However big you thought the problem of illegal aliens in America was, a trio of Yale researches says it’s double what everyone thinks.
The three university-affiliated researchers say that the previous estimate of 11.3 million illegals is based on one study with problematic methodology. The researchers took an entirely different approach and came up with the shocking number of 22 million.
“Our original idea was just to do a sanity check on the existing number,” said one of the study’s authors, Edward Kaplan, a professor of operations research at the Yale School of Management. “Instead of a number which was smaller, we got a number that was 50 percent higher. That caused us to scratch our heads.”
“There’s a number that everybody quotes, but when you actually dig down and say, ‘What is it based on?’ You find it’s based on one very specific survey and possibly an approach that has some difficulties. So we went in and just took a very different approach,” said another of the study’s authors, Jonathan Feinstein, a professor of Economics and Management.
To arrive at their estimate, the authors used operational data such as deportations and visa overstays as well as demographic data such as death rates and immigration rates.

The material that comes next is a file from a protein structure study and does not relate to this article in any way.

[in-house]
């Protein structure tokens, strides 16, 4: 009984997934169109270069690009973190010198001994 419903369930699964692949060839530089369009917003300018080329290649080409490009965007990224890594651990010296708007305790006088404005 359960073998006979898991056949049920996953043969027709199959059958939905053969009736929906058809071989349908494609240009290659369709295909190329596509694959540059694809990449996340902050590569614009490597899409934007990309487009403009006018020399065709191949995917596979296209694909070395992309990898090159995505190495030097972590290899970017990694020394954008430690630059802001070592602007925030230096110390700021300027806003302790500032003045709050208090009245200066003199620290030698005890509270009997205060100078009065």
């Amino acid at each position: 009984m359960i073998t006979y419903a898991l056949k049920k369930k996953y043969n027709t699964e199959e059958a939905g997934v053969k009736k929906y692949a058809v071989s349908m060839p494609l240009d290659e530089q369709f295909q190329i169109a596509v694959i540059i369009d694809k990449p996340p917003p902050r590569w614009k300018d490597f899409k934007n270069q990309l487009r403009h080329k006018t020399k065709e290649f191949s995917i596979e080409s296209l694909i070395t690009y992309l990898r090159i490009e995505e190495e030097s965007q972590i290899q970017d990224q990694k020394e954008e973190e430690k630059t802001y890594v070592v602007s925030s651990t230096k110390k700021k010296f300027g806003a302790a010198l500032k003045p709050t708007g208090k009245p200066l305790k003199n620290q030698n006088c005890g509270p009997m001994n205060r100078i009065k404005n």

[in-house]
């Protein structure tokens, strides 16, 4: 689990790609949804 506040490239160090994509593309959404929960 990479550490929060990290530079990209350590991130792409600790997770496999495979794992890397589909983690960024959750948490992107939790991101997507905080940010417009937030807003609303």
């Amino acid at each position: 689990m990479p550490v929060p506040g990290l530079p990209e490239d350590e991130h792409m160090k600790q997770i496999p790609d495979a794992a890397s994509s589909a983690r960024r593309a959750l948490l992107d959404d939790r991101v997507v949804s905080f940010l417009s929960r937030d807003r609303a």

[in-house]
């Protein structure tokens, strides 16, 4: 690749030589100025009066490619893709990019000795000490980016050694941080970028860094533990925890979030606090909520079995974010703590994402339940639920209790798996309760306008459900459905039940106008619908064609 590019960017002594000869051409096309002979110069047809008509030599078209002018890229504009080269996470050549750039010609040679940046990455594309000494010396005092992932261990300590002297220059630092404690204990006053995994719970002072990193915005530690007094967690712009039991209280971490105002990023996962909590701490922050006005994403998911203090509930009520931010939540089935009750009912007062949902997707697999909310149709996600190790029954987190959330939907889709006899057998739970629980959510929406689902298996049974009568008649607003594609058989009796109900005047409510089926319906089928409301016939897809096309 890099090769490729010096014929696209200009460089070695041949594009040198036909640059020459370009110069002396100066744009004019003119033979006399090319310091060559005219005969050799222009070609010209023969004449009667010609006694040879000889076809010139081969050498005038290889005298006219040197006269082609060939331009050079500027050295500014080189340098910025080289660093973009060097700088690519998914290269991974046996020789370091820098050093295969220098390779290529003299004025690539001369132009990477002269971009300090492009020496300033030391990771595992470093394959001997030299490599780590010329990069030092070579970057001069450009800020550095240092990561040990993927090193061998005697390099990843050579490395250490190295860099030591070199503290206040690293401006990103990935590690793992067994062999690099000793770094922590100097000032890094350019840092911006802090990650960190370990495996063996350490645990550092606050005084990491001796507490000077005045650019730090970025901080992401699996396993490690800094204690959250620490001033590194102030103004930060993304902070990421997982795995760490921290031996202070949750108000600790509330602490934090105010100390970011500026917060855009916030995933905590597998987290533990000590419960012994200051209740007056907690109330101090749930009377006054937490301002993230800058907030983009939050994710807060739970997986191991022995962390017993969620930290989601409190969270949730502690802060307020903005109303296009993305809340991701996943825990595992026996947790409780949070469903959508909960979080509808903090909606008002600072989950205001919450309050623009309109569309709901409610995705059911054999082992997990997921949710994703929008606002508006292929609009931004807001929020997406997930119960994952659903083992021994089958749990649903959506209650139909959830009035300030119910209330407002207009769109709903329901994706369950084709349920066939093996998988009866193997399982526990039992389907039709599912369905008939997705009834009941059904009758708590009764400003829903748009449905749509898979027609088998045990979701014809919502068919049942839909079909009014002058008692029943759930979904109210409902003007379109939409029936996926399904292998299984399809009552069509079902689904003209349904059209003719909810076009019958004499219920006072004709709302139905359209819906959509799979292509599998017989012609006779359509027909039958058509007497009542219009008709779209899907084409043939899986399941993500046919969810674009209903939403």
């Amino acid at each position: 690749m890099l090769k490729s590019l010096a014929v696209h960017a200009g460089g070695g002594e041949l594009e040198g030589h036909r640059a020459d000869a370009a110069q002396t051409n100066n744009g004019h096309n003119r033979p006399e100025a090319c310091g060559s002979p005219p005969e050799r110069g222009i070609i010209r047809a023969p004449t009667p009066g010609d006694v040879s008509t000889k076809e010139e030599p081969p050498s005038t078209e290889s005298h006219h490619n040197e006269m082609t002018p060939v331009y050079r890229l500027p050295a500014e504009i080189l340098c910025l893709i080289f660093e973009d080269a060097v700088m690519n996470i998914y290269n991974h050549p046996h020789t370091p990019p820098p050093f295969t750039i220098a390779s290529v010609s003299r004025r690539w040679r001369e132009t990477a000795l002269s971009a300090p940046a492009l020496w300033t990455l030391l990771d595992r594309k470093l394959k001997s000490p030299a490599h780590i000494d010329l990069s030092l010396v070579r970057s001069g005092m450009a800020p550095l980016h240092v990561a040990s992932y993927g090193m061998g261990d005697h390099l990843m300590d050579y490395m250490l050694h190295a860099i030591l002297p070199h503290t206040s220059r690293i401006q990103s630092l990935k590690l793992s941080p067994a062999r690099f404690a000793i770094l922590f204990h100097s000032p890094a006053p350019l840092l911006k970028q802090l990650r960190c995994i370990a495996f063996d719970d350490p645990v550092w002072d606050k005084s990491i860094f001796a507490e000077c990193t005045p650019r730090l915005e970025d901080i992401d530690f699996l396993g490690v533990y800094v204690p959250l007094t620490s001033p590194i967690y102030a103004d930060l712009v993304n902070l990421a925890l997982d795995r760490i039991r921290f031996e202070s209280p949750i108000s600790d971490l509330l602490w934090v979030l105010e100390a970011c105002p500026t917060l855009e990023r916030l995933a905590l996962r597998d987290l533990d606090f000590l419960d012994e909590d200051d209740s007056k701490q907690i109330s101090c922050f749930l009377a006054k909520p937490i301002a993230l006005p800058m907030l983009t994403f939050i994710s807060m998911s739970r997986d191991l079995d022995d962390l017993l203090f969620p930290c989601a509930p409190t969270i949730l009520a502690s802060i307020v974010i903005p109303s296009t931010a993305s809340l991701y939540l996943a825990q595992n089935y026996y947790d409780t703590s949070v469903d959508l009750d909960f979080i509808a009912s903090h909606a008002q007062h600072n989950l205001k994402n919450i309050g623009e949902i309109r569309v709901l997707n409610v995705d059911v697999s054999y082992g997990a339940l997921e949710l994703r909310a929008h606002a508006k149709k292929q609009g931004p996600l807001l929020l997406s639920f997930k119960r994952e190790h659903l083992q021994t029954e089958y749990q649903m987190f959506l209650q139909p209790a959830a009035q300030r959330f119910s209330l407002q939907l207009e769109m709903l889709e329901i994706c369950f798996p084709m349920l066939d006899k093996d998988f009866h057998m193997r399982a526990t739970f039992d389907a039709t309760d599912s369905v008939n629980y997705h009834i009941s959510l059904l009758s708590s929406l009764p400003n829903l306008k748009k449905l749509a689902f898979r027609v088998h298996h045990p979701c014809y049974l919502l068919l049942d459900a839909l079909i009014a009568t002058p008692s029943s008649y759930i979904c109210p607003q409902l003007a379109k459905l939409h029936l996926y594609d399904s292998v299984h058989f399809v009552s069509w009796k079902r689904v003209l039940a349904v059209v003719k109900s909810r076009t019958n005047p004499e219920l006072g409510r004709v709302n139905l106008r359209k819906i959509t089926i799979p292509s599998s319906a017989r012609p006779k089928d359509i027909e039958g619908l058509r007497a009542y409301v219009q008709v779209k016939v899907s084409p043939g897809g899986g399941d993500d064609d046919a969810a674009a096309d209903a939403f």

“We combined these data using a demographic model that follows a very simple logic,” Kaplan said. “The population today is equal to the initial population plus everyone who came in minus everyone who went out. It’s that simple.”
“The analysis we’ve done can be thought of as estimating the size of a hidden population,” he added. “People who are undocumented immigrants are not walking around with labels on their foreheads. . . . There are very few numbers we can point to and say, ‘This is carved in stone.’”
The researchers said their goal in crunching the numbers was not a political one.
“We wouldn’t want people to walk away from this research thinking that suddenly there’s a large influx happening now,” Feinstein commented. “It’s really something that happened in the past and maybe was not properly counted or documented.”
The study’s data covers a 26 year period from 1990 to 2016. And while the methodology sounds interesting, it’s very hard to say how accurate the data is.